It is obvious COVID-19, through its impact on the world’s economy and the subsequent influx of unprecedented recovery packages, has facilitated a quicker and stronger commitment to the energy transition. France, along with numerous other member states, will be dedicating huge amounts of money to this transition, and it is something few would have envisioned prior to COVID-19. In addition, the change in approach that governments, economists and financial institutions have had relative to such debts is worth noting. In the not too distant past, it was an absolute necessity for all European countries to limit their public deficit to 3% of their GDP, while the post COVID-19 era has shown countries are capable and willing to go far beyond that threshold. It will certainly facilitate the energy transition.
Governments, as a consequence of their COVID-19 responses, may find themselves as ‘accidental’ owners of multiple enterprises. While the intention of some governments may be to re-privatise as soon as possible, experience has shown that such process can often take longer than expected.
One of the growing concerns has been the easing of EU State aid rules. In normal circumstances, EU Member States are generally prevented from granting financial support to undertakings in a way that distorts competition and inter-state trade within the EU.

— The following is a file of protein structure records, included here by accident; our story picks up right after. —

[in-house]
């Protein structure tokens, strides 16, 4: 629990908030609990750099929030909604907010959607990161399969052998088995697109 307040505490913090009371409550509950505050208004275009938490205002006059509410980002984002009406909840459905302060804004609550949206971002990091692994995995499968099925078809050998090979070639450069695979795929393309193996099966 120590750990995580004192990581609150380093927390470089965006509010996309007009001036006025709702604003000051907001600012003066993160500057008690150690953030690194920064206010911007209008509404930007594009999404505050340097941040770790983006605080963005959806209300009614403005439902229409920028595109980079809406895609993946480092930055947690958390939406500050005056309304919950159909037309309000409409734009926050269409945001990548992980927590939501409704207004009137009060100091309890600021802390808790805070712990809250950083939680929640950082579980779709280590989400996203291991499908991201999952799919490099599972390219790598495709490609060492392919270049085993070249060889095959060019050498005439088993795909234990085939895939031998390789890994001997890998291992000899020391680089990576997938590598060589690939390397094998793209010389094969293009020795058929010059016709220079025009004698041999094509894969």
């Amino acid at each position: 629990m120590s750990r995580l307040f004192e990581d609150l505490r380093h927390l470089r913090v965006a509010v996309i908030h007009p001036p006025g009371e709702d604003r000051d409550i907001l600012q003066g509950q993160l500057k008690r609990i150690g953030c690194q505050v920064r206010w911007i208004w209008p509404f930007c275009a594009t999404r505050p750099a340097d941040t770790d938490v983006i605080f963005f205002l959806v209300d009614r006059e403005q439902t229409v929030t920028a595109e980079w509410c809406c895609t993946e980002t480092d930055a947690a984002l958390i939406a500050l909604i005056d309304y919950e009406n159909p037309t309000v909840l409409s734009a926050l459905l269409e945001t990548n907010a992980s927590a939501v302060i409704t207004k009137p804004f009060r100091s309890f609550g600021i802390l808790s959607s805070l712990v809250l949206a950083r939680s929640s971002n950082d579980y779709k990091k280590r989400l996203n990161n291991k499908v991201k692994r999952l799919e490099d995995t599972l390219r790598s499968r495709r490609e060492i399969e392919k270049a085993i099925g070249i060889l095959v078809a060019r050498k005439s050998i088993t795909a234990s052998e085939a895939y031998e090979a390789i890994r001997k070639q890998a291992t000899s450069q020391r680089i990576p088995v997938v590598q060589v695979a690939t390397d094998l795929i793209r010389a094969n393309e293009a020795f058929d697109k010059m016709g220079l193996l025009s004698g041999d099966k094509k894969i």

However, in recent months there have been a growing number of significant aid measures targeted at national companies that were particularly hit by the pandemic. While such State aid can fall under the exception provided byrticle 107(2)(b) TFEU (COVID-19 being an exceptional circumstance), it remains to be seen the extent to which such aid becomes the subject of legal challenge or, if implemented, has the effect of structurally distorting, longer term, the markets that the State aid rules were intended to protect.
While the legal consequences of COVID-related State aid, and its potential longer-term impact on competition, is uncertain, it is impossible to deny the impact that increasingly interventionist governments are having on the private sector and on its management and governance. The conjuncture of the IEA’s recovery plan, the EU’s ‘Green Deal’, along with the individual measures of each Member States may also be the opportunity of the century to truly kickstart the long-awaited energy transition, and reach the targets set by the Green Deal in a timely fashion.
Co-authored by Benjamin Carret